Society for Social Work and Research

Sixteenth Annual Conference Research That Makes A Difference: Advancing Practice and Shaping Public Policy
11-15 January 2012 I Grand Hyatt Washington I Washington, DC

122P Resiliency Among Highly-Transient Homeless Young Adults: An Exploratory Study

Saturday, January 14, 2012
Independence F - I (Grand Hyatt Washington)
* noted as presenting author
Angie Lippman, MSW, Doctoral Student, University of Texas at Austin, Austin, TX
Sanna Thompson, PhD, Associate Professor, University of Texas at Austin, Austin, TX
Tiffany Ryan, MSW, Doctoral Student, University of Texas at Austin, Austin, TX
Katherine L. Montgomery, MSSW, Doctoral Student, University of Texas at Austin, Austin, TX
Kimberly A. Bender, PhD, Assistant Professor, University of Denver, Denver, CO
Kristin M. Ferguson, PhD, Associate Professor, City University of New York, New York, NY
Background and Purpose: Most research on homeless young adults highlights the severity of multiple health and behavioral risks. Recently, researchers have argued that an emphasis on strengths and resilience is needed to understand and treat this vulnerable population. Despite facing multiple obstacles associated with trauma and victimization, physical and sexual abuse, risky sexual behavior, substance use, and mental health problems, homeless young adults often persevere and display extraordinary coping skills while living in precarious environments. In an effort to understand the personal strengths and resiliency of homeless young adults, this study examined how mental health challenges, perceptions of the future, and coping strategies affect homeless young adults' capacity to survive amid adverse life events.

Methods: A convenience sample (n=200) of highly transient, homeless young adults (18-24 years) was recruited for participation through a street outreach, drop-in center located in a large urban city in the southern United States. Self-report, standardized measures were conducted orally to control for literacy problems. Data collection consisted of reliable scales measuring participants' individual characteristics (demographics), DSM-IV criteria for mental health challenges (depression, trauma) using the Mini-International Neuropsychiatric Interview (MINI), coping strategies (avoidant, healthy) using the Coping Scale, and perceptions of the future (optimism, pessimism) using the Future Time Perspective Scale. The dependent variable, resiliency, was measured using the Resilience Scale. Multiple regression analyses examined these factors in relation to resiliency.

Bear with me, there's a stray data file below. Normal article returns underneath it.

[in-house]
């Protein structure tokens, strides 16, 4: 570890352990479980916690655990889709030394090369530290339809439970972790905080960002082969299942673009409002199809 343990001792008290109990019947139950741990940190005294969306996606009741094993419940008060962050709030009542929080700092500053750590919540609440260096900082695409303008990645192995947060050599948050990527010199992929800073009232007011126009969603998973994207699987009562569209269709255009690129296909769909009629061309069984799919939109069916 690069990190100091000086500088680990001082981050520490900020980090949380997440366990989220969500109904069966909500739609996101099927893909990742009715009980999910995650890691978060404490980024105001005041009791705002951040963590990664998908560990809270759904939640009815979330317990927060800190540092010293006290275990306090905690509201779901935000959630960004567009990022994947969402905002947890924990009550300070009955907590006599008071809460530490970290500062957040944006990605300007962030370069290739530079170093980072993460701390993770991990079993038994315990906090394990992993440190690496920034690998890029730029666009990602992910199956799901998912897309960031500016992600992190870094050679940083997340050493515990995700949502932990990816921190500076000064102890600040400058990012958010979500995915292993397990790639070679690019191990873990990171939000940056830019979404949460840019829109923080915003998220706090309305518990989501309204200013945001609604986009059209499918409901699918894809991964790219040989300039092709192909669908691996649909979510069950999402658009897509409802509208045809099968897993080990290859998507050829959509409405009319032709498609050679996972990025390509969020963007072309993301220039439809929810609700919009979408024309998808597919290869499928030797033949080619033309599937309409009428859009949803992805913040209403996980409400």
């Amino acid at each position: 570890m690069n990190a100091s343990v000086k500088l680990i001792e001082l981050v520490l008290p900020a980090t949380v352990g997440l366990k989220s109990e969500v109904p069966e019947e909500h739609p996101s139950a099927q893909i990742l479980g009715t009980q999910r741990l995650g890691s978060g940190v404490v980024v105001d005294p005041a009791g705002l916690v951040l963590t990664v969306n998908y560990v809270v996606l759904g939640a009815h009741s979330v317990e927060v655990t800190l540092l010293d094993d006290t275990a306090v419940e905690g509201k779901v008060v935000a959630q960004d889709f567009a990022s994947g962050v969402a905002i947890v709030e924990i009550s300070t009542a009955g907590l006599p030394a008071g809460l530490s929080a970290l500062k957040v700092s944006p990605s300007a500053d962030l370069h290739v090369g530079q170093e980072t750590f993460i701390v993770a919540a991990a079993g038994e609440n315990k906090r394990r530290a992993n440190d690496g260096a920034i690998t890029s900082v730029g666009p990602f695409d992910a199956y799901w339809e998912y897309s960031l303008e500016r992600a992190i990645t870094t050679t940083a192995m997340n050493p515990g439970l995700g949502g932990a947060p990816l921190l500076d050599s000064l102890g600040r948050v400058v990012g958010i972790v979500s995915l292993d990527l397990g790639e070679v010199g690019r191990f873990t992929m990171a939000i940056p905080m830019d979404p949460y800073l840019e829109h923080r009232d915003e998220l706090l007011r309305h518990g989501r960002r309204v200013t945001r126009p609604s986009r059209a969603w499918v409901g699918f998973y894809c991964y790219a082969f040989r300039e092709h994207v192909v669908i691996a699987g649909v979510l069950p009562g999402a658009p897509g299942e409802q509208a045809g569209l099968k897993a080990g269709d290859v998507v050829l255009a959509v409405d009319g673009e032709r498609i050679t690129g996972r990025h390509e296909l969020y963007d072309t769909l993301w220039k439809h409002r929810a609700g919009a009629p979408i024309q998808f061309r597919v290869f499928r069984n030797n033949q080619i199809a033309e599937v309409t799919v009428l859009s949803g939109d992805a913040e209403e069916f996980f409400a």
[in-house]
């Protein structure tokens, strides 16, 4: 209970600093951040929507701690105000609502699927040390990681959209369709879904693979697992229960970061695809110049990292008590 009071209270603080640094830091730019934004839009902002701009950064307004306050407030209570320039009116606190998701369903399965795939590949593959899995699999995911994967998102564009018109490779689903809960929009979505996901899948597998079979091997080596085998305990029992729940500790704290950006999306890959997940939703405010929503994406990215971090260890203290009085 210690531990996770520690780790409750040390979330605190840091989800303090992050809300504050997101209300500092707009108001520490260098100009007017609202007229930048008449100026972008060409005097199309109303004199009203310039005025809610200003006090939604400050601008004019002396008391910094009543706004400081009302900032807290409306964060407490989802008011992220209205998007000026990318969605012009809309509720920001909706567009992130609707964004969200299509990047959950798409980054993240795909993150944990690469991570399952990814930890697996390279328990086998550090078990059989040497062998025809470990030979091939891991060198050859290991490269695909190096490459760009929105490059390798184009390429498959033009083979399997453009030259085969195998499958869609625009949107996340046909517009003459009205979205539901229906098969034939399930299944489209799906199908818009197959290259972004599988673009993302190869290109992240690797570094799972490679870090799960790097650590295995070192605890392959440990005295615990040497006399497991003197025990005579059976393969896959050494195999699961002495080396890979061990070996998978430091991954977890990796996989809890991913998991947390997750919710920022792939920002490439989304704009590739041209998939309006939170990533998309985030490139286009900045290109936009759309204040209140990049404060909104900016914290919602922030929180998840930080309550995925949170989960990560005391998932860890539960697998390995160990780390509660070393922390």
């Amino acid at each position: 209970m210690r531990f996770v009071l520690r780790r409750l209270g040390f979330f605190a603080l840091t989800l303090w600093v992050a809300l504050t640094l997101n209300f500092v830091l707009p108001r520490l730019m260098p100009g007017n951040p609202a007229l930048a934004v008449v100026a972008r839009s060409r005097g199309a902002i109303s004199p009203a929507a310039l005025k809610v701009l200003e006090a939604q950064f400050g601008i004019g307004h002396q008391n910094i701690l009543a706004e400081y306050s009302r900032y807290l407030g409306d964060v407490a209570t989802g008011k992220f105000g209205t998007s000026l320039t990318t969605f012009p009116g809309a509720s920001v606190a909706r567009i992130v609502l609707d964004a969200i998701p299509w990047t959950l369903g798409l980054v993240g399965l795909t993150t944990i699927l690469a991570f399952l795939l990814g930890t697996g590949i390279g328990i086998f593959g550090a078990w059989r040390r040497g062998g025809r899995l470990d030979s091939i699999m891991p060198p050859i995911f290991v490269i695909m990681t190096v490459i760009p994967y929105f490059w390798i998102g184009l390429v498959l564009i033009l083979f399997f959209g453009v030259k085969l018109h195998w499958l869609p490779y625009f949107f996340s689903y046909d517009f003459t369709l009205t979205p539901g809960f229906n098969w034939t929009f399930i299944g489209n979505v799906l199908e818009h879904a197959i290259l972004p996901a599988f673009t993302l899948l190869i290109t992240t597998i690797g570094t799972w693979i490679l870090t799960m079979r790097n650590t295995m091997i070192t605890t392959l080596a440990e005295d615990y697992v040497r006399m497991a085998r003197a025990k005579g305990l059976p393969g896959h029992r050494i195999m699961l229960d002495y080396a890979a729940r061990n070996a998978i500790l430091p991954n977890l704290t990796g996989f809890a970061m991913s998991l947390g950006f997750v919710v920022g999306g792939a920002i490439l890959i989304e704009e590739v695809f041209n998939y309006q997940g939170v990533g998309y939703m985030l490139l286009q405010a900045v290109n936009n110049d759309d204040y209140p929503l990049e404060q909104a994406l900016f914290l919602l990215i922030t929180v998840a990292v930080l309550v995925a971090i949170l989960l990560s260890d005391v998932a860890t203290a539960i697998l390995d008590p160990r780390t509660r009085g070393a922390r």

Results: Participants averaged 21 years of age and were predominately male (64%) and Caucasian (76%). Most youth (63%) had been living in a shelter, on the street, or squatting in abandoned houses, motels, hotels, or cars. Over one-fourth (27%) had experienced a drug overdose; more than half (62%) reported being threatened with serious bodily harm/death, had been physically assaulted (60.5%) or sexually assaulted (22%). Following bivariate analyses, OLS regression was conducted. The final model demonstrated that lower levels of depression, utilizing a variety of coping strategies, including actively dealing with problems, and having optimistic perceptions of the future significantly predicted higher resilience, F(5, 183)=28.557, p<.001. Utilizing a variety of coping strategies was the greatest predictor of resiliency among homeless young adults. The model accounted for 44% of the variance.

Conclusions: Homeless young adults who are living in dangerous environments are often considered deviant. Although vulnerable, these young people face significant challenges on the streets; focusing solely on their maladaptive nature perpetuates negative stereotypes that overlook their personal strengths. Findings suggest that homeless young adults who utilize various coping mechanisms, feel optimistic about the future and do not suffer from mental health problems have higher levels of resiliency. Practitioners and service providers who work with this population must recognize that personal strengths, coping mechanisms, and optimism may facilitate increased engagement with this population. Effective interventions that acknowledge the resiliency of this population can assist homeless young people in adopting a more future-oriented perspective that enables them to plan for their life goals, effect positive change, and potentially transition out of homelessness.